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Wirral Council could be on the brink of committing environmental vandalism on a grand scale.

Updated: Oct 8, 2021

The deliberate neglect of Hoylake Beach, and their unwillingness to deal with the spreading of Spartina, is placing the whole of the north Wirral shoreline as we know it at risk, including many long standing natural habitats of international scientific importance.


Wirral Council's attempt at redesigning a very small part of the North Wirral coastline will only allow man made processes to continue, this is not natural.


If Wirral Council wanted to return to nature, they should destroy the man made salt marsh at Parkgate, stop dredging in the Dee and Mersey estuaries, and remove all of the man-made seaward obstructions that modify tidal and thus silt/ sand flow along the North Wirral coastline.


As this is not feasible, a random meddling with one small part of the shoreline is being attempted, in order to appear to be green conscious, placate a small but very vocal pressure group, and solve a whole host of man-made problems.


This is surely not the answer.


We as a community group are striving for the introduction of a plan of managed nature on Hoylake Beach which is loved by all, not the production of a neglected brackish backwater, unloved and uncared for.






Wirral Council has embarked on a careless and unresearched experiment to observe the effect of the wilful neglect of Hoylake Beach.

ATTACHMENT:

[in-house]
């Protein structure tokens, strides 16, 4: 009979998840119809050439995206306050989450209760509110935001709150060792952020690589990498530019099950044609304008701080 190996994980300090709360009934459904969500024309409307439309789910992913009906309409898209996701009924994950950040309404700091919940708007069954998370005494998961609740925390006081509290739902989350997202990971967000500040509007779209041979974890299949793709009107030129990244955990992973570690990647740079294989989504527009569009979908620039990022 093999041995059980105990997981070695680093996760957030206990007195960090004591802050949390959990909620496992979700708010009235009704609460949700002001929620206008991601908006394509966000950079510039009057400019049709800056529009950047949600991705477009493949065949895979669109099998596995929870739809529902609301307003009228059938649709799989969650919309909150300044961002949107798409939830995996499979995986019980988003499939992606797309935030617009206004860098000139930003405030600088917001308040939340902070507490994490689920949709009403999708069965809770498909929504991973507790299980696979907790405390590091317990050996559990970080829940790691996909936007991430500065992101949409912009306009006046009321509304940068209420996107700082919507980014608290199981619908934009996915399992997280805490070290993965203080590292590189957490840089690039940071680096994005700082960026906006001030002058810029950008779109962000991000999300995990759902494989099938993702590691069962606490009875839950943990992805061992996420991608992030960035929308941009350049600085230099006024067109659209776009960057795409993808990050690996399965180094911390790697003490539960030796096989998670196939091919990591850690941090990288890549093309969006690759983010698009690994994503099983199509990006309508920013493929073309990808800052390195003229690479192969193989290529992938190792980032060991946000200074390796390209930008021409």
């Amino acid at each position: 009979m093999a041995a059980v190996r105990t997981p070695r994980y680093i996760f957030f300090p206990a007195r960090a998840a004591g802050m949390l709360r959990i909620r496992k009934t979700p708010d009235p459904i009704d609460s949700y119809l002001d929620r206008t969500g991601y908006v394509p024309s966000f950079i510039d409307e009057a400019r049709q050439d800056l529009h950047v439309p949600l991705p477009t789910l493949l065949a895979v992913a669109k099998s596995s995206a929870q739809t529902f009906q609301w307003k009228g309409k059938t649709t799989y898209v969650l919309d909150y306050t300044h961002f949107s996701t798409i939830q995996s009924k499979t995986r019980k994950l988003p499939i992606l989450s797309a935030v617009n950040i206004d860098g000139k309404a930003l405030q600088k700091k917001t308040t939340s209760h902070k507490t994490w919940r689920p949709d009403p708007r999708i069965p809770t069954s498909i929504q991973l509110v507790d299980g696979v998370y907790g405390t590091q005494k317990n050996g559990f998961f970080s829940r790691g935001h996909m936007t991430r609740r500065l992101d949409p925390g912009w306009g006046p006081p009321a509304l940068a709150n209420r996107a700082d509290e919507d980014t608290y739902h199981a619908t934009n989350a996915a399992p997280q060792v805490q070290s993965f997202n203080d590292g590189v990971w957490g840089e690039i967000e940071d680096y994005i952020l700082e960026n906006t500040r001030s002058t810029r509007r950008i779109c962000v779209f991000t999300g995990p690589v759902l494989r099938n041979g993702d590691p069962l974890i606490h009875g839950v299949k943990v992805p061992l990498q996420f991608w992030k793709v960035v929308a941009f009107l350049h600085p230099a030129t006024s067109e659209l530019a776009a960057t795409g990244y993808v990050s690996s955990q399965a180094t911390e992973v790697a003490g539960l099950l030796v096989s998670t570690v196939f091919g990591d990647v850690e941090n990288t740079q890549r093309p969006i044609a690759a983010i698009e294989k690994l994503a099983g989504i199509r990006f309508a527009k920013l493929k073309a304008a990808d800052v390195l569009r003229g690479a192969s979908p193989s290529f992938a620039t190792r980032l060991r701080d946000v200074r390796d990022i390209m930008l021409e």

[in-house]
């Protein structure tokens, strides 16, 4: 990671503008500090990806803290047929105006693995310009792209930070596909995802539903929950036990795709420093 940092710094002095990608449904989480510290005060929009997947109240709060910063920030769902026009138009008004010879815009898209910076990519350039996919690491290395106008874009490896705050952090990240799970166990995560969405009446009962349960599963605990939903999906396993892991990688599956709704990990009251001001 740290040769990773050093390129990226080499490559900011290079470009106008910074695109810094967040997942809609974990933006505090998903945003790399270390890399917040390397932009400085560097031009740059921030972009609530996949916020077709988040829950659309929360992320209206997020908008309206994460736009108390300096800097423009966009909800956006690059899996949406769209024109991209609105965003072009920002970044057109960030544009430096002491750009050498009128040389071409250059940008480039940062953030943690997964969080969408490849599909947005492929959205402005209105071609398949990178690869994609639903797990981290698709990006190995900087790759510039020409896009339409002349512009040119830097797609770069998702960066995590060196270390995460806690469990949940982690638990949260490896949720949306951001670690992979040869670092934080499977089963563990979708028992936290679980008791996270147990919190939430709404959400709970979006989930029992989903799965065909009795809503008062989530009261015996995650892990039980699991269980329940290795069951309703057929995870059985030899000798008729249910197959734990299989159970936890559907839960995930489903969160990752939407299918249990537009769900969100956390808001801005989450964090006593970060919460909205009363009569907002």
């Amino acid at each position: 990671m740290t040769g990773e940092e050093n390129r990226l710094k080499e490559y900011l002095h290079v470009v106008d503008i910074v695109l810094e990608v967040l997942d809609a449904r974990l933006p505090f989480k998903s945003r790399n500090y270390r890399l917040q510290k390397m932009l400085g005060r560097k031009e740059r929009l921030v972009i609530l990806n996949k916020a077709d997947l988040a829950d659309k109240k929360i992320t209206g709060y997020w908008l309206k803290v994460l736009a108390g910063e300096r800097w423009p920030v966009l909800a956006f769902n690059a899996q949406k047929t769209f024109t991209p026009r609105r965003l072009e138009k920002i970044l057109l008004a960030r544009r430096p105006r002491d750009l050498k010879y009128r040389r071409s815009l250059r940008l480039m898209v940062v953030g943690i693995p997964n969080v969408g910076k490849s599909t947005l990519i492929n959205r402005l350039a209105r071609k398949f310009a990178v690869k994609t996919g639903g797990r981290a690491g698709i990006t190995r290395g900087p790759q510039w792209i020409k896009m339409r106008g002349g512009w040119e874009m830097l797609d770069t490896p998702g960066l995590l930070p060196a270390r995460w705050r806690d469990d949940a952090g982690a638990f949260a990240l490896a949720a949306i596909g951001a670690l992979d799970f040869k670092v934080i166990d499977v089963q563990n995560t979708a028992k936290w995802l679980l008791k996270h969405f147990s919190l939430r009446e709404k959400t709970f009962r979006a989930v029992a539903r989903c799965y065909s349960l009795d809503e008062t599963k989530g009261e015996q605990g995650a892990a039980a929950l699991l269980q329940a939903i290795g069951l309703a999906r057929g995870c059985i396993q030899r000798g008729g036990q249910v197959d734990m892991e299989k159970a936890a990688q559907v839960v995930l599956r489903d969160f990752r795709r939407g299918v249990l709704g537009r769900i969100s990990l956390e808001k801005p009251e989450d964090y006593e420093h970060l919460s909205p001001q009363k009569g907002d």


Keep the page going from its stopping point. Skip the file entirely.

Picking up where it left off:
No specific studies had been made prior to the imposition of the process of systematic neglect and no risk assessments had been made, or at least none are forthcoming despite repeated requests.


The collateral damage produced by this neglect had not examined prior to its imposition, for example:


The forced reduction of amenity use with the resulting reduced physical and mental well being derived from beach usage had not been considered, prior to the beginning of neglect.


The possible influence of beach neglect on the crumbling Victorian drainage system, and the crumbling systems influence on the neglected beach had not been considered.




The influence of forced migration of beach users from the near shore to areas further out, with increased natural (tide and mud) and man made (wind powered vehicles) dangers were not considered.


The effects of beach neglect on existing fragile ecosystems was not considered.


No predictions or analysis of the carbon capture value of any engendered marshland was conducted or reported.


No consideration or prediction was given to the amount of extremely potent green house gas methane (commonly known as marsh gas) produced by any created marshland, and no consideration of this production on global warming examined.


Indeed 40% of annual methane is generated by wetlands worldwide, and the reduction of greenhouse methane is seen as key in the immediate battle against global warming.


No consideration for Hoylake community and the distinct polarisation caused because of the lack of consultation.


Wirral Borough Council have developed no escape plan for the restoration of the amenity beach should their experiment fail.


And, due to the lack of consultation have created "sides" in a previous harmonious Hoylake community!


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